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WRITING  ESSAYS ON THE ENGLISH LANGUAGE

A short guide

Introduction. Most of the essays in English Language will not ask you to devise your own theories, but to understand and apply other people’s terms and ideas and to arrive at your own assessments of them. What is original is how you interpret the ideas, or how to apply them, or your critique of these ideas. You will therefore be judged on how well you have done these things.
 

Relevance. You need, first of all, to identify what kind of an essay you have been asked to write – is it

·         to analyse or describe a phenomenon?

·         to discuss or evaluate a theory, approach, or finding?

·         to argue for or against a theory or approach?

·         to apply a theory or approach to a particular situation?

It is simply not acceptable to put down all you know about a topic. Plan your essay so that only what is needed is put down.
 

Clarity, coherence, and organisation. You must plan and write your essay so that your reader can understand your points clearly. This means you have to use clear language, and explain any claims you make. It is important that your reader should grasp your main point(s) at the end of your essay. To help your reader, you should say what the point of your essay is in the introduction and conclusion of your essay. You can also help your reader along by using appropriate connectors — like however, similarly, on the other hand — to show how all your subpoints are related.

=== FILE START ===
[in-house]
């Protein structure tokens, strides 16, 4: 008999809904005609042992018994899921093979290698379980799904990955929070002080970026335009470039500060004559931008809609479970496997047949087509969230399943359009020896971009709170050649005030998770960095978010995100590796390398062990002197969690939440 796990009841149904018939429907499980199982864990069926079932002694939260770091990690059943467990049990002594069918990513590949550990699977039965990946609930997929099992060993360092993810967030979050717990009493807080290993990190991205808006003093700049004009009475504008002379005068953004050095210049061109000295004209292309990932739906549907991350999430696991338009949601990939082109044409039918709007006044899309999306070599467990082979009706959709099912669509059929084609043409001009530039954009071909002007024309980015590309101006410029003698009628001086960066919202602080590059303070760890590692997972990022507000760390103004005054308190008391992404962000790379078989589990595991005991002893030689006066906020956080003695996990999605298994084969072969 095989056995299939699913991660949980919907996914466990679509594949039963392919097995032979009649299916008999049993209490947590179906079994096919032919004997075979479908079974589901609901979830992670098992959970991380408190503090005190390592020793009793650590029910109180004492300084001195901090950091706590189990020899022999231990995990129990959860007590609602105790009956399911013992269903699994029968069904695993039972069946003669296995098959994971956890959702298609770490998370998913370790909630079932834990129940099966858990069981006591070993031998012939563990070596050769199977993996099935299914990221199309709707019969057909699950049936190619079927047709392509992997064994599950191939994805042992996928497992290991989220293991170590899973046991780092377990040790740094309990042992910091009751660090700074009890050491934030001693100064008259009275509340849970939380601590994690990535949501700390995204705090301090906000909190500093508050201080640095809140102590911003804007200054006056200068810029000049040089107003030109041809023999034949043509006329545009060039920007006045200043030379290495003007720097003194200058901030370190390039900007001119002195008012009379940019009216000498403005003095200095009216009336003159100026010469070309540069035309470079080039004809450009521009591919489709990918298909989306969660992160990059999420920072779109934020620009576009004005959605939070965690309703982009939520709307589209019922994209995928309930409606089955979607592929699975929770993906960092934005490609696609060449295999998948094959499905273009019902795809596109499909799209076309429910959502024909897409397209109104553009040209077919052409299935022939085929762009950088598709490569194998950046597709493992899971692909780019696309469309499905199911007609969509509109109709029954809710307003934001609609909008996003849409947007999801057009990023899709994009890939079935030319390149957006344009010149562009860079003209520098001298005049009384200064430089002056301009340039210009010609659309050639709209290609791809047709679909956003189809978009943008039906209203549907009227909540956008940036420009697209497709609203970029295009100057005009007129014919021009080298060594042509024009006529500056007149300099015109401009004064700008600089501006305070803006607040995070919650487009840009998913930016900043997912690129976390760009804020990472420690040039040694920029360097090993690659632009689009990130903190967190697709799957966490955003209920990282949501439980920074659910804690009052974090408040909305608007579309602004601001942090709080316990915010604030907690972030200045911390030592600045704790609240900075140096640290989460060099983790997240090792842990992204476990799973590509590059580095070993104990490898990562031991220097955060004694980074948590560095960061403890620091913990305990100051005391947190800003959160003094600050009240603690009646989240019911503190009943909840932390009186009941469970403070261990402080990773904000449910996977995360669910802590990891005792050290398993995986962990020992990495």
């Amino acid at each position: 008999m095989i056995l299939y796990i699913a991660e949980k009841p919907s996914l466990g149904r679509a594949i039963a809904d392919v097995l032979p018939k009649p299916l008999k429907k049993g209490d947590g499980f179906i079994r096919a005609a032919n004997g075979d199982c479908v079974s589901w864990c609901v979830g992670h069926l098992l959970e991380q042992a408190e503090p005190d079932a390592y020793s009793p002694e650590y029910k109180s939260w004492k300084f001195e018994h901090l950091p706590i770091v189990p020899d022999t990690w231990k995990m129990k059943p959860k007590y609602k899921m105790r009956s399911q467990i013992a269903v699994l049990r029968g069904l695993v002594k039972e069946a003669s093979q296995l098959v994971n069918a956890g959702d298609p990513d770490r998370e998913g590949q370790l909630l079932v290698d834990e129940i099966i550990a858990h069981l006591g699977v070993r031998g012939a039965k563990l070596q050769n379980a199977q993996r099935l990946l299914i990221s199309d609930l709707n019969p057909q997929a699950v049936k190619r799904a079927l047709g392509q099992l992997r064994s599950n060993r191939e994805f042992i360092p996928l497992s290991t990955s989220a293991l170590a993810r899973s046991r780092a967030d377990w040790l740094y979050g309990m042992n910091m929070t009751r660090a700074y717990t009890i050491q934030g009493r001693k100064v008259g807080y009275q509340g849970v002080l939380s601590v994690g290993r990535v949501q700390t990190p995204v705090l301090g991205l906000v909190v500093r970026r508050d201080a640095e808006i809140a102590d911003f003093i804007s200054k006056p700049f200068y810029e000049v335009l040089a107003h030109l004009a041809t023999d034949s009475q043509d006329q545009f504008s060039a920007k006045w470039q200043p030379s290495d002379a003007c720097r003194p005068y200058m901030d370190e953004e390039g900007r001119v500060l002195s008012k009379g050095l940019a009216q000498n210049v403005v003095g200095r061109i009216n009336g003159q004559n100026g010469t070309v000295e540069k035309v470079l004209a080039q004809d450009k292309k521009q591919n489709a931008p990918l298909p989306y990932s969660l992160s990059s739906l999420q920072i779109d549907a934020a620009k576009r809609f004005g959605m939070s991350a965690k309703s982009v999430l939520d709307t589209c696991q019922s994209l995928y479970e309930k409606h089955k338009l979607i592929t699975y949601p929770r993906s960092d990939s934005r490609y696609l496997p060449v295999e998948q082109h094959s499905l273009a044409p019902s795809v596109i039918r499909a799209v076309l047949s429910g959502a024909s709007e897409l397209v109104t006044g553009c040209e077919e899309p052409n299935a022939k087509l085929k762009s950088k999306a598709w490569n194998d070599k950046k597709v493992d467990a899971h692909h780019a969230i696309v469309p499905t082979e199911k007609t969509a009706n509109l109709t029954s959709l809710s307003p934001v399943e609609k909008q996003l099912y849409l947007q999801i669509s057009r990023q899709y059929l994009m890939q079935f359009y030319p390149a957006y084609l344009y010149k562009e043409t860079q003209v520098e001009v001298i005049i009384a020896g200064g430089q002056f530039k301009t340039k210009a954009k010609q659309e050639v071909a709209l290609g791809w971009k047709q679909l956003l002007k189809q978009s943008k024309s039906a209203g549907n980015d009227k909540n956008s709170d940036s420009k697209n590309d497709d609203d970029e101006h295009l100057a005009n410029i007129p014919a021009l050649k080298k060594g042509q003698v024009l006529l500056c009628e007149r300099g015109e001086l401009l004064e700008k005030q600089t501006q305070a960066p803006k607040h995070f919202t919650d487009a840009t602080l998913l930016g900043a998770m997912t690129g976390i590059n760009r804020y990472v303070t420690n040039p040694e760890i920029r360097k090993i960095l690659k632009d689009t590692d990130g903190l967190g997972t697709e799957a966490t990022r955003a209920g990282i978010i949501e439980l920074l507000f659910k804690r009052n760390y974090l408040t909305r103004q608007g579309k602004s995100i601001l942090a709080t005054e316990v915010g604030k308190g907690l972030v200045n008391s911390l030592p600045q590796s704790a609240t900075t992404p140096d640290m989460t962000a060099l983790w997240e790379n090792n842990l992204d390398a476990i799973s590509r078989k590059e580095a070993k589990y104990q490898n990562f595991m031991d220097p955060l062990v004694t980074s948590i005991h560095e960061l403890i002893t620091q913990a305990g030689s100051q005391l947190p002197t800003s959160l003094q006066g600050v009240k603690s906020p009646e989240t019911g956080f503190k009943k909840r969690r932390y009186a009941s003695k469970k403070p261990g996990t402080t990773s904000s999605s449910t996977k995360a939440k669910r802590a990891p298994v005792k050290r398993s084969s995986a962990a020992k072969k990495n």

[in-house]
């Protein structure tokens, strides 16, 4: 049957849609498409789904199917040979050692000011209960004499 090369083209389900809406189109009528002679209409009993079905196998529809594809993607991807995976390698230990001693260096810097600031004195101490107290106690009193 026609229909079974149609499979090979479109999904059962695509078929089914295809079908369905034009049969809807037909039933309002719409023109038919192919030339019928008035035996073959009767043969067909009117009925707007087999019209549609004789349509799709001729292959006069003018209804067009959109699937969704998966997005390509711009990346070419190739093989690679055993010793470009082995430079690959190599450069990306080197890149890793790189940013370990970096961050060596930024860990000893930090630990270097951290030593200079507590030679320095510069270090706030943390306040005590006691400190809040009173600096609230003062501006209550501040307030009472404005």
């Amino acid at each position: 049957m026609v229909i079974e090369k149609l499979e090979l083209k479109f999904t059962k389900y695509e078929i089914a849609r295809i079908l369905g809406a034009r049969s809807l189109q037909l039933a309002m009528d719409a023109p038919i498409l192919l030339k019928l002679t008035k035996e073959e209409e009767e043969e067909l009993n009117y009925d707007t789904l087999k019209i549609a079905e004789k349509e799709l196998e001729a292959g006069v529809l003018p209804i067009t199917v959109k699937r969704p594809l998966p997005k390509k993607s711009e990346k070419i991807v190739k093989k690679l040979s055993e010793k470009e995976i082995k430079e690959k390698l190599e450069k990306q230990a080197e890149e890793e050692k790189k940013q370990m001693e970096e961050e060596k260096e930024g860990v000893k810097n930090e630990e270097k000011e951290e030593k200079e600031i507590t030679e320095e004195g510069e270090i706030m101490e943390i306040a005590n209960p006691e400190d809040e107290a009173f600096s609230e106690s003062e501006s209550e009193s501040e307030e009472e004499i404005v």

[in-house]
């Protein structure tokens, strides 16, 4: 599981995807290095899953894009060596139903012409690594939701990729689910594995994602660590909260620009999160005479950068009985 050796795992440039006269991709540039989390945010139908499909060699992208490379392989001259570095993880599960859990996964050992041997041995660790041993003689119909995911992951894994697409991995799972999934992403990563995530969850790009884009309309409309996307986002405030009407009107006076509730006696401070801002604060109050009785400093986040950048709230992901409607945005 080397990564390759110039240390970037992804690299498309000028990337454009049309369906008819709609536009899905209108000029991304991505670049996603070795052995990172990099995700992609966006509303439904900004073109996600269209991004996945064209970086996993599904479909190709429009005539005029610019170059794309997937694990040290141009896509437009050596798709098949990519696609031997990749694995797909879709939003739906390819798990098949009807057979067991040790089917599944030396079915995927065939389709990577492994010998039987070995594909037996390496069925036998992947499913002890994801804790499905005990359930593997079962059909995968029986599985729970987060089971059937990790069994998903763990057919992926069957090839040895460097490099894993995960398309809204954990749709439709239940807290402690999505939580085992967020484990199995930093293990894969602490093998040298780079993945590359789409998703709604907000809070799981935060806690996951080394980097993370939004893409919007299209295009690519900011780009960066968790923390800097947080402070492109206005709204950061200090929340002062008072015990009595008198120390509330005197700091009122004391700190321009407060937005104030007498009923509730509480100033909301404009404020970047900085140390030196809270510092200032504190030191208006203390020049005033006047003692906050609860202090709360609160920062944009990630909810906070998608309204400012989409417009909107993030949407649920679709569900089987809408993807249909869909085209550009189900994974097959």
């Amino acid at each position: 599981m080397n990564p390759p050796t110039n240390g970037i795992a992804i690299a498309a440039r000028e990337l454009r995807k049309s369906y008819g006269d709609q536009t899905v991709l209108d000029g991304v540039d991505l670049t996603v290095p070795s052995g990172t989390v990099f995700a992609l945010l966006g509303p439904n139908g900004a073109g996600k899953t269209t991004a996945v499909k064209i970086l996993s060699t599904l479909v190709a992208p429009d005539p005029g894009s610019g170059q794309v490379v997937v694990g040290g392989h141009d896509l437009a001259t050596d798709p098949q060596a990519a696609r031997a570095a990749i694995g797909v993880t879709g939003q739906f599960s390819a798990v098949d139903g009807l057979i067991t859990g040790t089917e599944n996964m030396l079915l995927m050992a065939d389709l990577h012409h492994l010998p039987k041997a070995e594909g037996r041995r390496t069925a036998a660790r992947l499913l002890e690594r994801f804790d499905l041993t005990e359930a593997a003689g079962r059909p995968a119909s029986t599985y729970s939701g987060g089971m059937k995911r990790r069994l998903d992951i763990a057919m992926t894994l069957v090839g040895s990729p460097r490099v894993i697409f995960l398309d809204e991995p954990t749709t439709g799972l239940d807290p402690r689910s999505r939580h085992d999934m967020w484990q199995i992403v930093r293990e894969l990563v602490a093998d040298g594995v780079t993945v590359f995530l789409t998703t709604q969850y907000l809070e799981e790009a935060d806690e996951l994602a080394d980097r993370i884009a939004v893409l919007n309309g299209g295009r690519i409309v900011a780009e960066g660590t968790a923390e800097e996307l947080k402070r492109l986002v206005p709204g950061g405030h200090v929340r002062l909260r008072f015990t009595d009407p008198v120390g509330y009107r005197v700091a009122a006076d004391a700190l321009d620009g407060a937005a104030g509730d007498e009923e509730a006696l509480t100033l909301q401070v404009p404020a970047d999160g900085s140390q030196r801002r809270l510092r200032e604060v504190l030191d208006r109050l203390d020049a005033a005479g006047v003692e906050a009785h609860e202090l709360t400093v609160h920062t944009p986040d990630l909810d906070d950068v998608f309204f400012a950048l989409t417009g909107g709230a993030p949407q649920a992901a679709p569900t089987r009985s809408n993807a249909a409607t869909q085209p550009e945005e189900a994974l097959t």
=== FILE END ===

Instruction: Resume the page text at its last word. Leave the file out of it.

Referencing. Some concepts and ideas are accepted by the academic community of linguists as a whole, and need not be attributed to particular people. Most theories and ideas in English Language studies, however, are not agreed upon by consensus, but have been proposed by particular individuals. When you refer to these theories, you must say who they ‘belong to’, by referring to the documentary source of the idea. There are three main reasons for doing this:

·         If you acknowledge your sources, you tutor can see which are your own ideas and give you credit for them. If you do not acknowledge your sources, you give the impression that these ideas are yours, and might lead to an accusation of plagiarism, for which you will be heavily penalised.

·         Some terms have been used differently by different people; it helps your reader if you mention your source, so that it will be clear whose use of the term you are referring to.